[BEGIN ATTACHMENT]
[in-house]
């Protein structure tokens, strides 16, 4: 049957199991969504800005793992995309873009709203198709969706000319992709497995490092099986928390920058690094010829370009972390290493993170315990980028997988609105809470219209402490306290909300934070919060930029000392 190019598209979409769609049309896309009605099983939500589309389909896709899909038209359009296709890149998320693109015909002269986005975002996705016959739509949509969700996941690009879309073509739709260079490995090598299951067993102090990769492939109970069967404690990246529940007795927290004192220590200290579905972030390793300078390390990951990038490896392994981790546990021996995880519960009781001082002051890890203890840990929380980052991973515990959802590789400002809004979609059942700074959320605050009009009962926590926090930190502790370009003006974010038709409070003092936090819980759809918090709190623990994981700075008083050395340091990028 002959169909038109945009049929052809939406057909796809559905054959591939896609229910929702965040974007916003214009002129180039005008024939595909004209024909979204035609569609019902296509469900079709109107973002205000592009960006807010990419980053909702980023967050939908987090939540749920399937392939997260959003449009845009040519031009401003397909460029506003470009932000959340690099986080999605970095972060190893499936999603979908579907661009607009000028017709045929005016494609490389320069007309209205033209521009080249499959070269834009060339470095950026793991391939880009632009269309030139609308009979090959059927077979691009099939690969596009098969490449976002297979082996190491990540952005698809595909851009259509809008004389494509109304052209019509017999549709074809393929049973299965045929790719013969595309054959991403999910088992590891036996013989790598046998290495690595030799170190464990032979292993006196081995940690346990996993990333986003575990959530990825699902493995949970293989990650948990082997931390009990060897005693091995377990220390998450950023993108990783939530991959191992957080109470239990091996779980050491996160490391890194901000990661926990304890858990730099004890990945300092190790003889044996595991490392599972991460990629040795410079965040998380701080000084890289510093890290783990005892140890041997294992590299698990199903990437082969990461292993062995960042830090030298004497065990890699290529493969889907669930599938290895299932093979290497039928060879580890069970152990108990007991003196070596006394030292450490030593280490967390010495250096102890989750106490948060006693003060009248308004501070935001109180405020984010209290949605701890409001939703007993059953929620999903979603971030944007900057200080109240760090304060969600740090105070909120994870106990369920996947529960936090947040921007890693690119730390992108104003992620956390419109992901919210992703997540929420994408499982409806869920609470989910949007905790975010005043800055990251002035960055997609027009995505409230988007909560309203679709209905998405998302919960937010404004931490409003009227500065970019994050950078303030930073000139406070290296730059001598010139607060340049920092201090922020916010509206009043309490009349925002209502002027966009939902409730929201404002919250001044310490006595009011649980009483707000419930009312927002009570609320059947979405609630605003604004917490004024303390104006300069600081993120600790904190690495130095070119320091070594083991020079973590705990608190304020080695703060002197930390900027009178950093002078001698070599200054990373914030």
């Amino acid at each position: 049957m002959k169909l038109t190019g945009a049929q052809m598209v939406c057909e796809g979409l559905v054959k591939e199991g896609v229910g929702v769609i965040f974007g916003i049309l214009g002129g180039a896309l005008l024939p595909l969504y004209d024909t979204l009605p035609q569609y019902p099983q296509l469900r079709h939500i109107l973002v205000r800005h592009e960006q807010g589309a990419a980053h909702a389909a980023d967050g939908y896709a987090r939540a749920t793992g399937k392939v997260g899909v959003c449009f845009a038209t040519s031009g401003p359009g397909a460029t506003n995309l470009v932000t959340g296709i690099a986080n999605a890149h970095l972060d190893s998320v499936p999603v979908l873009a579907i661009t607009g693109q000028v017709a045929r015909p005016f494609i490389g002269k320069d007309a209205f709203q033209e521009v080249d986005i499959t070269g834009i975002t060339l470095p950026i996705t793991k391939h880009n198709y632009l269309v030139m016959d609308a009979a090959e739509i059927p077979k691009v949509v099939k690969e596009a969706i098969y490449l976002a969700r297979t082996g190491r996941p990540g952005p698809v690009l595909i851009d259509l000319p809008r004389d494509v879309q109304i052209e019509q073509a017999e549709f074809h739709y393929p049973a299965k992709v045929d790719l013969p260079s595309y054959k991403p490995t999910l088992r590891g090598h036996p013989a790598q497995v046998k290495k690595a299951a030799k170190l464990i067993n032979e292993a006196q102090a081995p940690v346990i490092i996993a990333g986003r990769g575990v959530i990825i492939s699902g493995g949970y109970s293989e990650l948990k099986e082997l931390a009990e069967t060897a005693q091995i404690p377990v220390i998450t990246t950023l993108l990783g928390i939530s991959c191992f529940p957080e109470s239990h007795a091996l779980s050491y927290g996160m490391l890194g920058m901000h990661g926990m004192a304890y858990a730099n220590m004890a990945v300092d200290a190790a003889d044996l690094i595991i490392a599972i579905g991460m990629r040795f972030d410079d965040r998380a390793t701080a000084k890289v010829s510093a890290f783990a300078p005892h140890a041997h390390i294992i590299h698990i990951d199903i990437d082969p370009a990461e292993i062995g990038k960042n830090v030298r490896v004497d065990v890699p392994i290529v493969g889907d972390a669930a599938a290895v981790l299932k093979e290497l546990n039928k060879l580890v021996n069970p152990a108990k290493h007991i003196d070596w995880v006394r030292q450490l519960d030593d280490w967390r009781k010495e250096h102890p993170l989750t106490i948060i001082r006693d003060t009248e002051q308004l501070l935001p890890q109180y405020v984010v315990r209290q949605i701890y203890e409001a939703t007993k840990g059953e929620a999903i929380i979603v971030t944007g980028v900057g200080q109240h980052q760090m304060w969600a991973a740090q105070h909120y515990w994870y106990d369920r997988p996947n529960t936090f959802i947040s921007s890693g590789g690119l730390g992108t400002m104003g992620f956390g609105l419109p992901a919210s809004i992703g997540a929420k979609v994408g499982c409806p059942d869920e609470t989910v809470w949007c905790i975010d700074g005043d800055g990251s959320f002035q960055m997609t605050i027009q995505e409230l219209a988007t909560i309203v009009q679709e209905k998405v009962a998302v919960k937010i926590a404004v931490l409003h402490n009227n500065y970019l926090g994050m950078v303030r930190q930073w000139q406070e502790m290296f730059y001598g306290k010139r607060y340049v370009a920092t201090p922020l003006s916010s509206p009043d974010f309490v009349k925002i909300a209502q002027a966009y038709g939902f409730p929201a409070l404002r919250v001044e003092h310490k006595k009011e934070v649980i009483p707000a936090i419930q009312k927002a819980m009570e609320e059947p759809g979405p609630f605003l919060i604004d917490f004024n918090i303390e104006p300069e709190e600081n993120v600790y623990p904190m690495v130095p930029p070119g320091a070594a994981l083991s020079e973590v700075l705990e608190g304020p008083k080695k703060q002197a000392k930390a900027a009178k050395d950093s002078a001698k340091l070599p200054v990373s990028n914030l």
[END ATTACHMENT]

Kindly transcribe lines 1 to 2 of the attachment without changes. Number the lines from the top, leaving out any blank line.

[in-house]
């Protein structure tokens, strides 16, 4: 049957199991969504800005793992995309873009709203198709969706000319992709497995490092099986928390920058690094010829370009972390290493993170315990980028997988609105809470219209402490306290909300934070919060930029000392 190019598209979409769609049309896309009605099983939500589309389909896709899909038209359009296709890149998320693109015909002269986005975002996705016959739509949509969700996941690009879309073509739709260079490995090598299951067993102090990769492939109970069967404690990246529940007795927290004192220590200290579905972030390793300078390390990951990038490896392994981790546990021996995880519960009781001082002051890890203890840990929380980052991973515990959802590789400002809004979609059942700074959320605050009009009962926590926090930190502790370009003006974010038709409070003092936090819980759809918090709190623990994981700075008083050395340091990028 002959169909038109945009049929052809939406057909796809559905054959591939896609229910929702965040974007916003214009002129180039005008024939595909004209024909979204035609569609019902296509469900079709109107973002205000592009960006807010990419980053909702980023967050939908987090939540749920399937392939997260959003449009845009040519031009401003397909460029506003470009932000959340690099986080999605970095972060190893499936999603979908579907661009607009000028017709045929005016494609490389320069007309209205033209521009080249499959070269834009060339470095950026793991391939880009632009269309030139609308009979090959059927077979691009099939690969596009098969490449976002297979082996190491990540952005698809595909851009259509809008004389494509109304052209019509017999549709074809393929049973299965045929790719013969595309054959991403999910088992590891036996013989790598046998290495690595030799170190464990032979292993006196081995940690346990996993990333986003575990959530990825699902493995949970293989990650948990082997931390009990060897005693091995377990220390998450950023993108990783939530991959191992957080109470239990091996779980050491996160490391890194901000990661926990304890858990730099004890990945300092190790003889044996595991490392599972991460990629040795410079965040998380701080000084890289510093890290783990005892140890041997294992590299698990199903990437082969990461292993062995960042830090030298004497065990890699290529493969889907669930599938290895299932093979290497039928060879580890069970152990108990007991003196070596006394030292450490030593280490967390010495250096102890989750106490948060006693003060009248308004501070935001109180405020984010209290949605701890409001939703007993059953929620999903979603971030944007900057200080109240760090304060969600740090105070909120994870106990369920996947529960936090947040921007890693690119730390992108104003992620956390419109992901919210992703997540929420994408499982409806869920609470989910949007905790975010005043800055990251002035960055997609027009995505409230988007909560309203679709209905998405998302919960937010404004931490409003009227500065970019994050950078303030930073000139406070290296730059001598010139607060340049920092201090922020916010509206009043309490009349925002209502002027966009939902409730929201404002919250001044310490006595009011649980009483707000419930009312927002009570609320059947979405609630605003604004917490004024303390104006300069600081993120600790904190690495130095070119320091070594083991020079973590705990608190304020080695703060002197930390900027009178950093002078001698070599200054990373914030």